Geospatial Computer Science (GSCS)
Advanced topic study and presentation by students, faculty, or visiting scientists. Meets one hour weekly. Must be taken three times by all GSCS PhD students.
This is a 3-credit course that is intended to help facilitate the development of a student's dissertation research ideas and to contribute to the student's professional development as a doctoral level researcher in the field of geospatial computer science. The course focuses on developing professional research skills typically not provided in formal coursework such as methods for novel research, literature review, developing a research prospectus, presenting scientific research, research ethics, peer-review process, and professional society engagement. At the outcome, students will have a better understanding of the research process and a foundation to aid their development as a doctoral student and professional scientific researcher.
The representation of spatial data is an important issue in diverse areas including computer graphics, geographic information systems (GIS), robotics, and many others. Choosing an appropriate representation is a key to facilitate operations such as spatial search. This course will focus on representation of point data and object data, which are the important types of spatial data. Various fundamental data structures on spatial data, such as quadtrees, kd-trees, grid structures, kd-trees, and R-trees will be explored. The use of these structures to address some important problems will also be covered.
This course presents principles and methods for visualizing data resulting from measurements and calculations in both the physical sciences and the life sciences. The emphasis is on using 2D and 3D computer graphics to garner insight into multi-dimensional data sets for understanding and solving scientific problems. Topics include visualization software and techniques, human vision attributes and limitations, data encoding, data representation, volume rendering, flow visualization, and information visualization.
Seminar in reading and critical evaluation of academic literature in the field of and fields relating to geospatial computing. Student will design, implement, and evaluate an advanced, contemporary geospatial computing technology to solve a geospatial problem.
The aim of this course is to introduce the principle of positioning indoors/outdoors using sensors and short-range radio frequency signals in smartphones. These sensors will include a GNSS receiver, an accelerometer, a gyroscope, a magnetometer, a barometer, and a camera, why short-range RF signals will include WiFi and Bluetooth signals. The course will concentrate on various positioning algorithms for fusing sensor measurements and RF signal measurements.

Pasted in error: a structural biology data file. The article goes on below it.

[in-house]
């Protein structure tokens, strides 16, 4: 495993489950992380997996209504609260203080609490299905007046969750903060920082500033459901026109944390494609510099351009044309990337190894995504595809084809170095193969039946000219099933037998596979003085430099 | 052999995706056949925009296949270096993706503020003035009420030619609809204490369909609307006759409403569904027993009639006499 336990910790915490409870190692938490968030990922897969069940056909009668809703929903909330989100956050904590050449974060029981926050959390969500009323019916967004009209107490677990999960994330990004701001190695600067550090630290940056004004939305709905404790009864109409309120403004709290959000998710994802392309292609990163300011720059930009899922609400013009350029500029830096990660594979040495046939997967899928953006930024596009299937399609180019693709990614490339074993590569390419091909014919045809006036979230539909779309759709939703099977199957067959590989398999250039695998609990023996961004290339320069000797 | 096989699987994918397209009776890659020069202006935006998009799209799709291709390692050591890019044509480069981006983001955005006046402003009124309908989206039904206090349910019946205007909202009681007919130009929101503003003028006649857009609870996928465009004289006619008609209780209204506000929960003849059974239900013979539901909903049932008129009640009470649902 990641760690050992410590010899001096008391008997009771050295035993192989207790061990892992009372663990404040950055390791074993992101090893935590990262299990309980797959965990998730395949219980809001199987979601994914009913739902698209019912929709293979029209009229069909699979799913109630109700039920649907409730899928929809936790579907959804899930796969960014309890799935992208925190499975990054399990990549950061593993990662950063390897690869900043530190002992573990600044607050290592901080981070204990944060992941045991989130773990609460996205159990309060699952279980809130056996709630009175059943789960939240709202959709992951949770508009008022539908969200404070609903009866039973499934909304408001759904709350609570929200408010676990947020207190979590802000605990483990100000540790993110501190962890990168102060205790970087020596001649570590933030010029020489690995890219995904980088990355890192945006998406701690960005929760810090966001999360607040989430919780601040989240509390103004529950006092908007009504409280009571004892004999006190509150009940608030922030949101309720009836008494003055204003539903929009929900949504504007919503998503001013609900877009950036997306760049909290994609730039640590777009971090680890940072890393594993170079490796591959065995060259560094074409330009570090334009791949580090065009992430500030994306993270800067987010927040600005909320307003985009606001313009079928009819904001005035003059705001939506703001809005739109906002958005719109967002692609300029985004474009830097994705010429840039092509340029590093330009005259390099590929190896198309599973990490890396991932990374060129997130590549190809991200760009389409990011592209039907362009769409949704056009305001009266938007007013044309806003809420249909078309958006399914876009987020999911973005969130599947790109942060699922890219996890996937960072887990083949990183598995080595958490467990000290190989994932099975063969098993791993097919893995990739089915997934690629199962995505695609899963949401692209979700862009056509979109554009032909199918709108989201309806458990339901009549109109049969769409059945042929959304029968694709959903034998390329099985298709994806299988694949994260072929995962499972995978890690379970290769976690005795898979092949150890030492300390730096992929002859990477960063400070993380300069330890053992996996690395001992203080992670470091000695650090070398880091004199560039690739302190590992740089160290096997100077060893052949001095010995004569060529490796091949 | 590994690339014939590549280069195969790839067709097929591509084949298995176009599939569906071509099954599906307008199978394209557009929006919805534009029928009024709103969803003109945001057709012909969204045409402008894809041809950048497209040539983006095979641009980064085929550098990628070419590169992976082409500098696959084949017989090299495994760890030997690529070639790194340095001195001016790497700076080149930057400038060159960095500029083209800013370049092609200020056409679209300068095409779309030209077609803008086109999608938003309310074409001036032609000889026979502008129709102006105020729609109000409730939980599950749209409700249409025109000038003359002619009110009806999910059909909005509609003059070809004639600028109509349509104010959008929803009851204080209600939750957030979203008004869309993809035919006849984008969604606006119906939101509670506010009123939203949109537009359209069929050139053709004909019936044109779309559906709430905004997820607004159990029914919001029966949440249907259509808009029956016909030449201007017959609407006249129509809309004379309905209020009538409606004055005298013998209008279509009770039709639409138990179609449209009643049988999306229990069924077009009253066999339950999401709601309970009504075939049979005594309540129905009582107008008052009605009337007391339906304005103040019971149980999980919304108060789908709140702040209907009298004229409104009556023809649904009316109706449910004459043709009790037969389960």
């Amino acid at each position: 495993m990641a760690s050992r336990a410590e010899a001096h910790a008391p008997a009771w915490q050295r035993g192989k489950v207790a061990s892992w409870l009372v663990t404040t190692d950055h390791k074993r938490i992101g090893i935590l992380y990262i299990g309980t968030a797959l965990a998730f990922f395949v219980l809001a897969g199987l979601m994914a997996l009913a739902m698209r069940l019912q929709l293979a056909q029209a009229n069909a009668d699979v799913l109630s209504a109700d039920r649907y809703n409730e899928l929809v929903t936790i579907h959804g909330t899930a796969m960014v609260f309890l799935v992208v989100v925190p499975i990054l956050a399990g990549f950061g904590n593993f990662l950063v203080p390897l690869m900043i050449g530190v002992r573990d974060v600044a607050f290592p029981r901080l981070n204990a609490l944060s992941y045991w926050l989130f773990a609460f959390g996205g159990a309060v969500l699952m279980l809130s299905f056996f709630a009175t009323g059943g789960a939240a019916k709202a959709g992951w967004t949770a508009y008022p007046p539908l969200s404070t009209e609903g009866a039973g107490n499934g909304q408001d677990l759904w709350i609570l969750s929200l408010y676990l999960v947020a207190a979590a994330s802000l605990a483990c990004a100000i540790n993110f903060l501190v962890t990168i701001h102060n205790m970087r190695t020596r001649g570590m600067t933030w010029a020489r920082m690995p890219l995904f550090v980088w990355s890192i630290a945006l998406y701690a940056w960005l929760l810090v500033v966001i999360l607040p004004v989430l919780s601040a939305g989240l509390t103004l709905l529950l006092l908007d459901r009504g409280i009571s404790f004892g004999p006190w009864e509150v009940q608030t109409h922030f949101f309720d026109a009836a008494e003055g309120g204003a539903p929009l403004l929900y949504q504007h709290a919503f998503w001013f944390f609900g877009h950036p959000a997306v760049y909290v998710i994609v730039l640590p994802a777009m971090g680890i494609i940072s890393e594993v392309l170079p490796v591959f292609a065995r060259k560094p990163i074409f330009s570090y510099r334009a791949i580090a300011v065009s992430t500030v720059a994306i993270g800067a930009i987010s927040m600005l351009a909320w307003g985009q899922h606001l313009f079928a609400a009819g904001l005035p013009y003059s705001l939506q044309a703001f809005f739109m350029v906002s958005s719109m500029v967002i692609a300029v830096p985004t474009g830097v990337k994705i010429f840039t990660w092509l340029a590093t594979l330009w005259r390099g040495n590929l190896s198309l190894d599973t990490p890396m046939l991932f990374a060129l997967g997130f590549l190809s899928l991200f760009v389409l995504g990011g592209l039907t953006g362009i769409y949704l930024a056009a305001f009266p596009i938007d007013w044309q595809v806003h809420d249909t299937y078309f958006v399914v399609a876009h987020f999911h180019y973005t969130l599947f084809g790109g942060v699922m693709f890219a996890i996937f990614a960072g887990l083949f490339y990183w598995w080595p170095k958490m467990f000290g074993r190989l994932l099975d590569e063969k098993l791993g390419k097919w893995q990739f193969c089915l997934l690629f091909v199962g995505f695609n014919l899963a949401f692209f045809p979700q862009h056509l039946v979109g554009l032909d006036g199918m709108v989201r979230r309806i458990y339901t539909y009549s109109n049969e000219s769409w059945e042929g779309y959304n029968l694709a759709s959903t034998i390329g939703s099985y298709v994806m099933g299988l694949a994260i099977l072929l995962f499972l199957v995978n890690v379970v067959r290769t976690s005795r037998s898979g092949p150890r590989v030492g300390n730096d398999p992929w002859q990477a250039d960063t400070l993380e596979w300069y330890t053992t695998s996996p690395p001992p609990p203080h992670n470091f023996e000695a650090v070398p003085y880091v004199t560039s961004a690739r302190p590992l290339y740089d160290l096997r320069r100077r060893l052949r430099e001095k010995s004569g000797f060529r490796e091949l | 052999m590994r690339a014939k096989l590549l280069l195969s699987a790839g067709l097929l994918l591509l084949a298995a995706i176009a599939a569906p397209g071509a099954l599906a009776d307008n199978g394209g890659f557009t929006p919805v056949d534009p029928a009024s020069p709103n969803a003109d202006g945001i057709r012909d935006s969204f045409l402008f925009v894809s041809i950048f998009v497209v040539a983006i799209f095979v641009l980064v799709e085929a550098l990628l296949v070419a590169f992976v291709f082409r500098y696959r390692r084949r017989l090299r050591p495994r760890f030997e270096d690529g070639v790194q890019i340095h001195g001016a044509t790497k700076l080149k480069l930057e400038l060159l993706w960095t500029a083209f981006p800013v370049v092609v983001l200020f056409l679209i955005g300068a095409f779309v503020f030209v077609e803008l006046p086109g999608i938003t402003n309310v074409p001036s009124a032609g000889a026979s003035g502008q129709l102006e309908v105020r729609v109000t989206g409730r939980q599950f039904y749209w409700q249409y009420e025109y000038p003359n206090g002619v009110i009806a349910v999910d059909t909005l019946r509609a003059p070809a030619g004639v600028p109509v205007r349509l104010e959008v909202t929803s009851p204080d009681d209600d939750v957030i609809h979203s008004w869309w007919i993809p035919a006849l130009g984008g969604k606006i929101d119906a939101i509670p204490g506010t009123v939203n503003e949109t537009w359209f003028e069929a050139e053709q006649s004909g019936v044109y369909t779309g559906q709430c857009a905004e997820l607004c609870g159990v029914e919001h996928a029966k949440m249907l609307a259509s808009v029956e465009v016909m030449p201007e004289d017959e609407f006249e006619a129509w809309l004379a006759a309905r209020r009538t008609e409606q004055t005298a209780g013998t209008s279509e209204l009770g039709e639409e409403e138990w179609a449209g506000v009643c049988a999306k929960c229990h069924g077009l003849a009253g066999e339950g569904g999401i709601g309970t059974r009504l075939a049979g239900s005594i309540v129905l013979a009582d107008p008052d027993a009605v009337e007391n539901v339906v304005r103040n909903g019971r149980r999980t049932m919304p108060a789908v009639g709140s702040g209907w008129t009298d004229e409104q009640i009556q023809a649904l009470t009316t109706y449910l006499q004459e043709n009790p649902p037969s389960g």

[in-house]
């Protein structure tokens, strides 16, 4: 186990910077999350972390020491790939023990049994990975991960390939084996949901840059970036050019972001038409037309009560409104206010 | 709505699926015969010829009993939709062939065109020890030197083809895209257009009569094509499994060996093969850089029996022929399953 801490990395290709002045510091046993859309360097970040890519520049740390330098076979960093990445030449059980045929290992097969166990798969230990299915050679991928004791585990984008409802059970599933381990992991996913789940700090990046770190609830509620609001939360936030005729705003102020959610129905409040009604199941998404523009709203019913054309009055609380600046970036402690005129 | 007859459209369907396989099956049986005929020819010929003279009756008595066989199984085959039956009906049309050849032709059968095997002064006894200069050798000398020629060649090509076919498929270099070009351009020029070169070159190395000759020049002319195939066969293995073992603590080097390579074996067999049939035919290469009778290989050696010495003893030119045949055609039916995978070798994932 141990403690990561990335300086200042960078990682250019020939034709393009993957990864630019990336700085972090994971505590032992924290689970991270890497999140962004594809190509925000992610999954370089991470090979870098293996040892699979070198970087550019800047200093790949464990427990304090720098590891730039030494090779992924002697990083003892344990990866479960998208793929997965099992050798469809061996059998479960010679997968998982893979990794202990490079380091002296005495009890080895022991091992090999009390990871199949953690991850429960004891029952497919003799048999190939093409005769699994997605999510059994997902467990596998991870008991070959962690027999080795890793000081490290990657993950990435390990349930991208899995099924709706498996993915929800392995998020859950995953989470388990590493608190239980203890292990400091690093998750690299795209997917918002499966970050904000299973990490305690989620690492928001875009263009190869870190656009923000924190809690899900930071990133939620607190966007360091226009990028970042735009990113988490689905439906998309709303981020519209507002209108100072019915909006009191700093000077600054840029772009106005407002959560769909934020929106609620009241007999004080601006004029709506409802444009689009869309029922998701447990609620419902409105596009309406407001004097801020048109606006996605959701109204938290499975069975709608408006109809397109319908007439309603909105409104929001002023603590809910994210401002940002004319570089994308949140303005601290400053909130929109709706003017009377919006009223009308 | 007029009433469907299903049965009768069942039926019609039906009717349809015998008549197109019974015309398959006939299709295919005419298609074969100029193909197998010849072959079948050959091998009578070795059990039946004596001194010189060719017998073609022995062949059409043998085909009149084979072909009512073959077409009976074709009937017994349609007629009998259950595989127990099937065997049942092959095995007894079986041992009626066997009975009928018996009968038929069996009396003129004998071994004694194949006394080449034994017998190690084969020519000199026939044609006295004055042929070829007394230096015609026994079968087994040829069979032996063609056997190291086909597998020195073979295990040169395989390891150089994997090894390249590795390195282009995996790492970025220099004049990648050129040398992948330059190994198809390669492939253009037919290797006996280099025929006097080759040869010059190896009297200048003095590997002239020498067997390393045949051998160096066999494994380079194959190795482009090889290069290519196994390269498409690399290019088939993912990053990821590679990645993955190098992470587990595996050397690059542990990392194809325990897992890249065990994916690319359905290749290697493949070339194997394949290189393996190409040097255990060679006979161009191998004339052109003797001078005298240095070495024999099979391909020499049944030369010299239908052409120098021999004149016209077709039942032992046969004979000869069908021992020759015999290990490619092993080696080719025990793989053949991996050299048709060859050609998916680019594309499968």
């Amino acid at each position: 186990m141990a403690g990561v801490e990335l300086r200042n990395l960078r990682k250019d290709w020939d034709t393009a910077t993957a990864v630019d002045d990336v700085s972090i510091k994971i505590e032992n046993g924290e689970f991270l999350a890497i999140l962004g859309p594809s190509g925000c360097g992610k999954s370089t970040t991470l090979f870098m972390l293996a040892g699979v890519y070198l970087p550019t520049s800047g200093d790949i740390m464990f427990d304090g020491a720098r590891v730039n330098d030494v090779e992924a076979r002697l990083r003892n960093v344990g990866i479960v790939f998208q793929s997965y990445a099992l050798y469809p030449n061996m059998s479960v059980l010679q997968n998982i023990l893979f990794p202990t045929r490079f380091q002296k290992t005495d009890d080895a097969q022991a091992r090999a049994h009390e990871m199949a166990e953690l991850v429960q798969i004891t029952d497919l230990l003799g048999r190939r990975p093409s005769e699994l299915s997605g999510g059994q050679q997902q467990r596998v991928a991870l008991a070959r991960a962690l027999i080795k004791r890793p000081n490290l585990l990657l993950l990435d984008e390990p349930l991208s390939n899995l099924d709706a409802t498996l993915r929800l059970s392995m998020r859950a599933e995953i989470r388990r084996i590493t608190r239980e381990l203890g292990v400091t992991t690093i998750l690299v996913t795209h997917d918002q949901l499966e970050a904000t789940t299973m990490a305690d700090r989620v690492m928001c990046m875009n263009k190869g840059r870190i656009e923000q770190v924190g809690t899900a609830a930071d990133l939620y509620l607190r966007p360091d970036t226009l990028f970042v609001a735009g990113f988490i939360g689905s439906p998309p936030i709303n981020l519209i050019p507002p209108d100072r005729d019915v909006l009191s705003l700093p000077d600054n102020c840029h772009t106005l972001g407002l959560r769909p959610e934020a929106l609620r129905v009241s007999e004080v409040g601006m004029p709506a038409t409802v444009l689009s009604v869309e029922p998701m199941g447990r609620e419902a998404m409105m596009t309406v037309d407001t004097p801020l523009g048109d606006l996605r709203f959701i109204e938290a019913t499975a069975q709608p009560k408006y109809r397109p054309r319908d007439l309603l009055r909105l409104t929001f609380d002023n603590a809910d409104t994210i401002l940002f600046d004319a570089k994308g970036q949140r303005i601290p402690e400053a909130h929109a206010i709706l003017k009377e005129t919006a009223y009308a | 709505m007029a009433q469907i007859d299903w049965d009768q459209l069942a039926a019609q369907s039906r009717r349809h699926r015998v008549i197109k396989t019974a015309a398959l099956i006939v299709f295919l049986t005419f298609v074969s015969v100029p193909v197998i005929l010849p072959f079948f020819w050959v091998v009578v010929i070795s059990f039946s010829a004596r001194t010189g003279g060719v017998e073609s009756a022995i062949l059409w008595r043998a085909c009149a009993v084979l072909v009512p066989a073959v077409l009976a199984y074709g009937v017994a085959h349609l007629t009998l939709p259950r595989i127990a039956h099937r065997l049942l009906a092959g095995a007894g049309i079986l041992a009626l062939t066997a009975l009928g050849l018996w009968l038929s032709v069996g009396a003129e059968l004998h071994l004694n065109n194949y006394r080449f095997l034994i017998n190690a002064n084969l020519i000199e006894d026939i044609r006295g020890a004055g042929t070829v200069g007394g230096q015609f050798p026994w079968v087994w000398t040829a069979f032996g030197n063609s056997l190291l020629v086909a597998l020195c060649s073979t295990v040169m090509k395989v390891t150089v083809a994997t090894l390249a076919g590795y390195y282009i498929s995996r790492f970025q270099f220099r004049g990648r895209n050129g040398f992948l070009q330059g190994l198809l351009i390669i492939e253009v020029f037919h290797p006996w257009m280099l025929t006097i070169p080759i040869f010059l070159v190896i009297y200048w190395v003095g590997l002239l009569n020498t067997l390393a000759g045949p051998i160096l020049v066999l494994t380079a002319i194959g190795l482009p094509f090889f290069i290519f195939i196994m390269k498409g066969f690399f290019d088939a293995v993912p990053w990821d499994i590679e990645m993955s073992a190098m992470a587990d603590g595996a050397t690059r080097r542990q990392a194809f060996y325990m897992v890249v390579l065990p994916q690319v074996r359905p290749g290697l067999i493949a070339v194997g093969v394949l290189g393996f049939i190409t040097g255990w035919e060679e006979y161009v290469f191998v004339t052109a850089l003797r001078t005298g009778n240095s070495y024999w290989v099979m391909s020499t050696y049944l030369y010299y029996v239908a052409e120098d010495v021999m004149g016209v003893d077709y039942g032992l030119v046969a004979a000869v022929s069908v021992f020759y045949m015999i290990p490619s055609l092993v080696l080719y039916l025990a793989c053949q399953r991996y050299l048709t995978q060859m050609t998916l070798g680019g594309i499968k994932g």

Prerequisite: GSCS 5321.
Variable content study of specific areas of geospatial computing science. May be repeated for credit when topics vary. Offered on sufficient demand.
Independent research conducted under supervision of an advisor. Open to Geospatial Computing Science students who have not yet passed the qualifying exam and with consent of their graduate advisor. The course is graded with an S or U, and may be repeated.
Research related to PhD dissertation. Open only to degree candidates having passed the qualifying exam in Geospatial Computing Science with consent of their graduate advisor. The course is graded with an S or U, and may be repeated.
Open only to degree candidates in Geospatial Computing Science with consent of their graduate advisor. Students should enroll in this course during their last semester of the GSCS PhD program. To successfully complete this course the student must pass the dissertation defense as well as have a final copy of the dissertation signed by the full graduate committee and approved for binding and distribution. A grade of Credit/No Credit will be assigned for the class with the possibility to assign the grade of IP or In Progress. If a grade of IP is assigned, the course must be repeated the following semester(s) until the course is passed.